If we want to make meaningful changes in law enforcement in Albany County, it is going to take oversight from people like you.
After the April 16th commissioner meeting, Albany County officials discussed the potential of forming an ad hoc committee to address ACoPP’s concerns. While an ad hoc committee would certainly be a positive step forward, it would likely only be a band-aid in meaningful reforms and community relations with law enforcement.
During the Community Forum in January hosted by ACoPP and the ACLU of Wyoming, ACoPP introduced attendees to the idea of community oversight boards. During the forum, moderators listened to community members’ ideas about what a local oversight board should look like.
Findings from the forum revealed that the central issue for local residents is the desire to have an oversight body that consists of elected community members that have real power over law enforcement agencies.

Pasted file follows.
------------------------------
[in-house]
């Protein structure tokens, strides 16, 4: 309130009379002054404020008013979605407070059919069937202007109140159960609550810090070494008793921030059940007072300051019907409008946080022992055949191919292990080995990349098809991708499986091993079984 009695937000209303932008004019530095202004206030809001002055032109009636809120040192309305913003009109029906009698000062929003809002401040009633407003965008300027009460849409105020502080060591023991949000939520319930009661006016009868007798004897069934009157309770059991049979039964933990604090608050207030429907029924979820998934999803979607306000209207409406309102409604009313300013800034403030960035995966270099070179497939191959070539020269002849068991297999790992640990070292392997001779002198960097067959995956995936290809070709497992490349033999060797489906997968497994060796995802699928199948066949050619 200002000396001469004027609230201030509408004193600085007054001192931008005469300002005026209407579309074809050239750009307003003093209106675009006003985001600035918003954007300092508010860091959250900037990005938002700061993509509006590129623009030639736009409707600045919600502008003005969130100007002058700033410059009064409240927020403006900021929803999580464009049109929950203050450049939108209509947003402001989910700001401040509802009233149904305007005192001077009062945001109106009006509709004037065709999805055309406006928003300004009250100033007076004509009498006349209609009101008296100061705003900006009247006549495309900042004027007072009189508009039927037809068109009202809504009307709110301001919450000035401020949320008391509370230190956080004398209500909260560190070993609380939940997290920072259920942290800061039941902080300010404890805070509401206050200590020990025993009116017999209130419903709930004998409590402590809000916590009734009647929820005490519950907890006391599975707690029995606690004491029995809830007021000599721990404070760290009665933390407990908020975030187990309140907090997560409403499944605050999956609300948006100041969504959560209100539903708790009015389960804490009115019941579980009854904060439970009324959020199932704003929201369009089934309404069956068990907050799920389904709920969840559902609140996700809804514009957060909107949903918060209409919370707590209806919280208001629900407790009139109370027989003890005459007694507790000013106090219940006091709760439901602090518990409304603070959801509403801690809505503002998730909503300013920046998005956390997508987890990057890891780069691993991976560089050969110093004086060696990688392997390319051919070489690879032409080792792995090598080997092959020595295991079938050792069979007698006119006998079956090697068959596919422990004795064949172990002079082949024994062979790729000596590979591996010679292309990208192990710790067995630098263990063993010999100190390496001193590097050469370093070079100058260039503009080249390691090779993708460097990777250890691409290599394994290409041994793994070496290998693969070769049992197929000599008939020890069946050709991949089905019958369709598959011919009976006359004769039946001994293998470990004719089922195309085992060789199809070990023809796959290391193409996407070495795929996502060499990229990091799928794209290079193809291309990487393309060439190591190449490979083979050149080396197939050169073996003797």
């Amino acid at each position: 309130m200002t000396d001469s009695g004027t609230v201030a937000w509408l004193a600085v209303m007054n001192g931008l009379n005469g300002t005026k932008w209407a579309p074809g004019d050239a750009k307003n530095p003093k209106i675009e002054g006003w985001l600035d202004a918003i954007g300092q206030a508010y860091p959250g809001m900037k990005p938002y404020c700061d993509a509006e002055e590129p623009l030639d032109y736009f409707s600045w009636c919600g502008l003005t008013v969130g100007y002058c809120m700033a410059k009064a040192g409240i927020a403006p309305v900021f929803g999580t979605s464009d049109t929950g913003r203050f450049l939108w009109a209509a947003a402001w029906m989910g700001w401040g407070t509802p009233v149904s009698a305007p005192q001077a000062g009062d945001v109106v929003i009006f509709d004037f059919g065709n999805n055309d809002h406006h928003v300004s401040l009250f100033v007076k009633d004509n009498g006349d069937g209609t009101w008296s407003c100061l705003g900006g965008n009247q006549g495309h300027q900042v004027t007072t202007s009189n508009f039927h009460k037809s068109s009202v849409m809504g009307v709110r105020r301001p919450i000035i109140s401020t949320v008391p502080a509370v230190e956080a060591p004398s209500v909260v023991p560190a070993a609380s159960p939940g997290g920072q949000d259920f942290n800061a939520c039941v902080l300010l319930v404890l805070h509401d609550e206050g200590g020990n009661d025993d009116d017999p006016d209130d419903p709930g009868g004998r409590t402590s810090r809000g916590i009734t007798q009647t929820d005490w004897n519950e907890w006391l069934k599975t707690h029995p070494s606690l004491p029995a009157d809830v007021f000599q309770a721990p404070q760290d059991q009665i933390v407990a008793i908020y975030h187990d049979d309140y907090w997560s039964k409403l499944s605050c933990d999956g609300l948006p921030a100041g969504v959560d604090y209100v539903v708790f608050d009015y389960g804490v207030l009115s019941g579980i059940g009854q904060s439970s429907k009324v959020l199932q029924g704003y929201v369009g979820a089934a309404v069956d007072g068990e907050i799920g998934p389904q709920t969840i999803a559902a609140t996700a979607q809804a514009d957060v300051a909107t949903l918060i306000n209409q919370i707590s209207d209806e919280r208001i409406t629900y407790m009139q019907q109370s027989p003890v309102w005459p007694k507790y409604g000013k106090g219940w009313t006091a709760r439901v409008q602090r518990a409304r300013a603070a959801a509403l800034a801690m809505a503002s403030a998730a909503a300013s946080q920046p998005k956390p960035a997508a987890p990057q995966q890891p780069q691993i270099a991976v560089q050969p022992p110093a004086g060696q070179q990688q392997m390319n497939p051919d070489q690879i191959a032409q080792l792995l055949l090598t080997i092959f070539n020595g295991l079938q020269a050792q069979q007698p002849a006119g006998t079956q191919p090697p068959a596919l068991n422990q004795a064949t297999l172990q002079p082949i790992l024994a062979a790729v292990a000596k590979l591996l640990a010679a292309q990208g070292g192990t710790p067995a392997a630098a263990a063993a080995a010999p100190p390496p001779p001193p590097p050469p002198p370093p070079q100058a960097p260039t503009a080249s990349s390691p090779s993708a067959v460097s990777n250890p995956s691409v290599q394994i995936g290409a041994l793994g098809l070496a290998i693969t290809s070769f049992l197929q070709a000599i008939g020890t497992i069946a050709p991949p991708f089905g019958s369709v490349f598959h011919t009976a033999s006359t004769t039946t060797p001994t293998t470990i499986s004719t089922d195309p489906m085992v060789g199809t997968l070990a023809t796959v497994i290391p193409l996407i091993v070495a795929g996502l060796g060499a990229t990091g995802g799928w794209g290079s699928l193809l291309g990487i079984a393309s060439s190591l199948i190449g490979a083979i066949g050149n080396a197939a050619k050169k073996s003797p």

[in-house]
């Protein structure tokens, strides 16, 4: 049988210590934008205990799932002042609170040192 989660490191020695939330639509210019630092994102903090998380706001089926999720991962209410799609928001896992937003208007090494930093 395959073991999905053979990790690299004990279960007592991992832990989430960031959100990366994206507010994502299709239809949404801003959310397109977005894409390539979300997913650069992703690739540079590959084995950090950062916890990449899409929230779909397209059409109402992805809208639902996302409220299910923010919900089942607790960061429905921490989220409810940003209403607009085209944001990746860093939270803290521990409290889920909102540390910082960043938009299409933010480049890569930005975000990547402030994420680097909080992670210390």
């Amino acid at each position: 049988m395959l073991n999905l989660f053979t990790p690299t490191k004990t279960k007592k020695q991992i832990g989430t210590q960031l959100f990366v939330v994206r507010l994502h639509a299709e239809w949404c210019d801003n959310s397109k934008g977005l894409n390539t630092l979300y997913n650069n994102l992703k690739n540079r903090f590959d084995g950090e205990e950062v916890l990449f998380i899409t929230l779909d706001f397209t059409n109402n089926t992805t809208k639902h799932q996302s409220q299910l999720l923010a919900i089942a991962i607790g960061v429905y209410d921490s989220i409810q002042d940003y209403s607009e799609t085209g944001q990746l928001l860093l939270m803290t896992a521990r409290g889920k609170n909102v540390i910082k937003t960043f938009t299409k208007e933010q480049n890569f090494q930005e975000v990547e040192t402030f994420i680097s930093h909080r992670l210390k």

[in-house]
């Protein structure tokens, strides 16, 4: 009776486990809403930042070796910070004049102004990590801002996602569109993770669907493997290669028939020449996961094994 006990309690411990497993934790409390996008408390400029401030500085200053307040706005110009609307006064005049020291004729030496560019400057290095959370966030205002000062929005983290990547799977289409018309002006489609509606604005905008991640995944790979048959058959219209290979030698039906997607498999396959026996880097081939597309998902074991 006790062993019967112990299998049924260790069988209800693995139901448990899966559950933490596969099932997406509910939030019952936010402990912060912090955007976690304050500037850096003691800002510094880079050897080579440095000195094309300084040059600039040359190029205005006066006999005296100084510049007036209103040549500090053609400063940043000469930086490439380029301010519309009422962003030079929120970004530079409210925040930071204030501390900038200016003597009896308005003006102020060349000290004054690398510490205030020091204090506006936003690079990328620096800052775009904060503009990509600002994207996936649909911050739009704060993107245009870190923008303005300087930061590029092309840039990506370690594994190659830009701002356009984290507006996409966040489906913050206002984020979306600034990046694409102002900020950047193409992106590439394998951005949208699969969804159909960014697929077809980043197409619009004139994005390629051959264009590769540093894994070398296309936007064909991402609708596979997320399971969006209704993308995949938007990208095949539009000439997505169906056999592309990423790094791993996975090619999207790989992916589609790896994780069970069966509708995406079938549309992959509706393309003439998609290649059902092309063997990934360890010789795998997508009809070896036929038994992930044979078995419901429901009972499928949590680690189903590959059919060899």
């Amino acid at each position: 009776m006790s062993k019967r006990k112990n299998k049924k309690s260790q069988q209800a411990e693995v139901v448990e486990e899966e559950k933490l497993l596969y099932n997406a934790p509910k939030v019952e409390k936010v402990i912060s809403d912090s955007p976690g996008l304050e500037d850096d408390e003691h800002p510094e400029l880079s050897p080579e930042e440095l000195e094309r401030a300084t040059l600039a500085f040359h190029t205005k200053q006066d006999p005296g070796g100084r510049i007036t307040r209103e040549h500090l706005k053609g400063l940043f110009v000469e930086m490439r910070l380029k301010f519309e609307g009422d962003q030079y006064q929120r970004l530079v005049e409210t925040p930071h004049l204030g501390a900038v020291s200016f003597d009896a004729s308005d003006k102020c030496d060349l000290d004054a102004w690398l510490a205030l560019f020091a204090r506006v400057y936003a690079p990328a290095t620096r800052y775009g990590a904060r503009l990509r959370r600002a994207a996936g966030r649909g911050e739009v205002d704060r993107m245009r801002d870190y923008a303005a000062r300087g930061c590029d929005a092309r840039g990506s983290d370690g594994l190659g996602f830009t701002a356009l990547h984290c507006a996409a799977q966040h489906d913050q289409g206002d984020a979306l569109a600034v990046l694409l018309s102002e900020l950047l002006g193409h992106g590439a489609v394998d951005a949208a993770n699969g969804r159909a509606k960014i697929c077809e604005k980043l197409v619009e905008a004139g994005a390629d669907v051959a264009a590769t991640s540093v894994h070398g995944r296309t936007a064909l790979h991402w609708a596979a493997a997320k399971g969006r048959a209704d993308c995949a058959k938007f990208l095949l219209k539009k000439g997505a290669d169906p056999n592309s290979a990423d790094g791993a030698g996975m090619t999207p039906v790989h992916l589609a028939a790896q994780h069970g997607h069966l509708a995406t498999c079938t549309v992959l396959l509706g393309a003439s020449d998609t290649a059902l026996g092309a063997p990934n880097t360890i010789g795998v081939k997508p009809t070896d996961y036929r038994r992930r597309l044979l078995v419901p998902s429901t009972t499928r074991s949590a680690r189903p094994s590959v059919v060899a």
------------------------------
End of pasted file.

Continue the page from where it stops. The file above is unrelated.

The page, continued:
Across the country, there are more than 140 civilian oversight agencies generally applying one of three focuses: investigation, review, or auditor/ monitor focus. What appears to result in the most effective change in police reforms and recommendations are oversight boards that employ an auditor or monitoring focus. In other words, these boards are responsible for suggesting systemic reforms, reviewing critical incidents (i.e., cases involving police use of force), and conducting investigations on complaints.
An ad hoc committee designed to provide feedback and recommendations to county officials will be helpful in building the first steps towards meaningful change here in Albany County. But the conversation can’t stop there, as there are real solutions available. If we have learned anything from Robbie’s death, it’s that we need real changes to protect our community and the integrity of our local government.
If you plan on attending the meeting tomorrow morning, May 7, at 9:30am at the Courthouse (525 E. Grand Ave), please RSVP on our facebook event.